- The Washington Times - Tuesday, August 9, 2005

The Federal Reserve yesterday raised short-term interest rates to the highest level in nearly four years, citing “elevated” inflation pressures and aggressive spending by consumers.

The move came as a report showed labor costs — the chief ingredient of inflation — at the highest levels since 2000. Markets rallied on relief that the Fed did not take more vigorous action.

The central bank’s 10th quarter-point boost in rates in more than a year brought its target for the federal funds rate — the rate banks charge each other for overnight loans — to 3.5 percent.

Banks quickly followed suit, raising the prime lending rate to 6.5 percent — also the highest since September 2001. The prime rate is used to determine the rates on many home equity loans, adjustable-rate mortgages, credit cards and small-business loans.

Although the Fed’s move and the tenor of the statement issued by its rate-setting committee were less hawkish than some on Wall Street expected, the Fed made it clear it will keep raising rates every six weeks by a quarter-point until rates are at a level where it thinks they no longer are stimulating the economy.

“The Fed gave no hint that we are near the end of rate increases,” said Lynn Reaser, chief economist at Banc of America Capital Management Inc.

The Fed has raised interest rates at every one of its committee meetings going back to June 2004, when the funds rate stood at a 46-year low of 1 percent.

If the Fed keeps raising rates through the end of the year, as many analysts expect, it will have more than quadrupled the funds rate.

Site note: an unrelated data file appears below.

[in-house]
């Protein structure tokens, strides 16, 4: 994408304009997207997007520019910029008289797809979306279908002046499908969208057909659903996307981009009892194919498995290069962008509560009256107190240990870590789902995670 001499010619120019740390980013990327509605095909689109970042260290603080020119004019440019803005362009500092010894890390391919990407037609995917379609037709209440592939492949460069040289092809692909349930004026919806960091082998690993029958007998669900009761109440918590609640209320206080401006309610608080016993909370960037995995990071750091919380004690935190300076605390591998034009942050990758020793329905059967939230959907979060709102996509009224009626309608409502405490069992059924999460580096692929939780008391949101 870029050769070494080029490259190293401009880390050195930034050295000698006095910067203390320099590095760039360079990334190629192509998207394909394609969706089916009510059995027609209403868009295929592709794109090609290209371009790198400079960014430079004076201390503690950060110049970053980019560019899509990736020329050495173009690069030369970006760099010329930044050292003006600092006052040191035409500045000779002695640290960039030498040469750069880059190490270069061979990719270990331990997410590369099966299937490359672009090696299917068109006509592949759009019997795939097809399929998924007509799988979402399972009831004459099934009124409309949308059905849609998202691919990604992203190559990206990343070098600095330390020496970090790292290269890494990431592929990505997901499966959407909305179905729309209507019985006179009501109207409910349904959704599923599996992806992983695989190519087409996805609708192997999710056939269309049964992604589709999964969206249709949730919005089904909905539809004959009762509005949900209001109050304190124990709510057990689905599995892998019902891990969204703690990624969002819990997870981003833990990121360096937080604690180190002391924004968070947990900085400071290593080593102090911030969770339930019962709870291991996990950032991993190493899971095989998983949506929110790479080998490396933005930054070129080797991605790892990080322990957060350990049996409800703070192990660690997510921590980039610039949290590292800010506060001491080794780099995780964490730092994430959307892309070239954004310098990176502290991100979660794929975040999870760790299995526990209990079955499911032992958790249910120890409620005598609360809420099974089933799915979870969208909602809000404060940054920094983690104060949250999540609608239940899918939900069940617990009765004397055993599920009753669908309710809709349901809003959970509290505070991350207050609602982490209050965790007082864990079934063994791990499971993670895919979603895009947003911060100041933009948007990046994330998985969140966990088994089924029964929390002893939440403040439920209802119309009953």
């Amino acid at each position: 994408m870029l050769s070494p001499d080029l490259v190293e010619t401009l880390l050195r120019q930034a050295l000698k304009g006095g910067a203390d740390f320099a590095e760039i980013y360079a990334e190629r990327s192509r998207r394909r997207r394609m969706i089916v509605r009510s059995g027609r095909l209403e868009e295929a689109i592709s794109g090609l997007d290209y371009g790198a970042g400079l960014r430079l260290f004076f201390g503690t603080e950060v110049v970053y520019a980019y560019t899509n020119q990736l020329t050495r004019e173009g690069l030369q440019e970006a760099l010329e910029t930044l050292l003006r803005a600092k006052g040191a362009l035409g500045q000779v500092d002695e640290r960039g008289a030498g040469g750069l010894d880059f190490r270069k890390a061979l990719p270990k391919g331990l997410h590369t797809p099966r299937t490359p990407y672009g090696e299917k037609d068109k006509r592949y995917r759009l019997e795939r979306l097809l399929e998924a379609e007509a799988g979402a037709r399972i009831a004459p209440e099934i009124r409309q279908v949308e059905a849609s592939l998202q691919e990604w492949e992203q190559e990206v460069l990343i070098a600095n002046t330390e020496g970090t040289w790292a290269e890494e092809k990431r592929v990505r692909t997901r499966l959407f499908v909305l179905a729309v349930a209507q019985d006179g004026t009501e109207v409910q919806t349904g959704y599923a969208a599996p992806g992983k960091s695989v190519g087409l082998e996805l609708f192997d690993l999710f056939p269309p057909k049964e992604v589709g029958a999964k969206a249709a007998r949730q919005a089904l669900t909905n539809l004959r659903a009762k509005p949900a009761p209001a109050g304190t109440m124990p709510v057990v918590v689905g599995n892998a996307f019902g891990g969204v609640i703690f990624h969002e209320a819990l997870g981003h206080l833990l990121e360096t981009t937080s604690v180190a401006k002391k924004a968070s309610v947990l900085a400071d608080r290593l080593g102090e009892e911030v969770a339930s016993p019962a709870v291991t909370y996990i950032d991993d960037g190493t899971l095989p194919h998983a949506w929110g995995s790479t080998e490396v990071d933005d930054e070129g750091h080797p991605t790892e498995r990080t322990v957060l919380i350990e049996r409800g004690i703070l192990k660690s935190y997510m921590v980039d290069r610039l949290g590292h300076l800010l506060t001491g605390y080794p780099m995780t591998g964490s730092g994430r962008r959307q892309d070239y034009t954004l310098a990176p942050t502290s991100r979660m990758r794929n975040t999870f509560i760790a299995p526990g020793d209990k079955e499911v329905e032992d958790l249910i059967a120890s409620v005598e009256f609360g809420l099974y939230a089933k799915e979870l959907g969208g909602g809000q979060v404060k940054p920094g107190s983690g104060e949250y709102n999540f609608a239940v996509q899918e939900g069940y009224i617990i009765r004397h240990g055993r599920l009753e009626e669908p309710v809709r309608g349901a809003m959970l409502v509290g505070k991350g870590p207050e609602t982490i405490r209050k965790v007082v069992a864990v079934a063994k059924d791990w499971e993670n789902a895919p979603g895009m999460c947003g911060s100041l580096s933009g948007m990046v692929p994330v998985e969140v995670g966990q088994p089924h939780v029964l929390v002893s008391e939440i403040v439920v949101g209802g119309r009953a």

President Bush, without commenting directly on the Fed’s actions, endorsed “the judgment of Chairman Alan Greenspan” at a meeting with economic policy aides at his Texas ranch yesterday. He also cited high energy costs as the biggest concern overshadowing an otherwise healthy economy.

A wide range of economic reports has indicated that the economy is growing at a solid pace, the Fed said, despite a surge in oil prices to record levels near $64 a barrel on Monday.

Analysts say the Fed’s actions will keep mortgage and consumer loan rates moving up in the months ahead at a gradual pace that should only modestly slow the booming housing market.

Economists forecast an increase in the 30-year mortgage from 5.82 percent now to 6.25 percent by the end of the year.

Although some analysts had thought the Fed might stop raising interest rates so rapidly this year, that view changed after the economy showed new vigor and wage gains accelerated in recent weeks.

“Incoming data signal that strong growth has arrived, but recently quiescent inflation has yet to rebound,” said Richard Berner, chief economist at Morgan Stanley. “We expect that real growth will run at a hearty 4 percent pace in the second half of 2005 … and that inflation will move beyond the upper end of the Fed’s comfort zone.”

Yesterday, a report from the Labor Department showed that labor costs have risen 4.3 percent in the past year, the highest in five years, while worker productivity increases have slowed to 2.2 percent.

Most of the increase occurred at the beginning of the year as a result of one-time commissions, bonuses, stock options and other wage supplements earned or cashed in at that time.

Since then, labor costs slowed to a more modest 1.3 percent pace in the second quarter.

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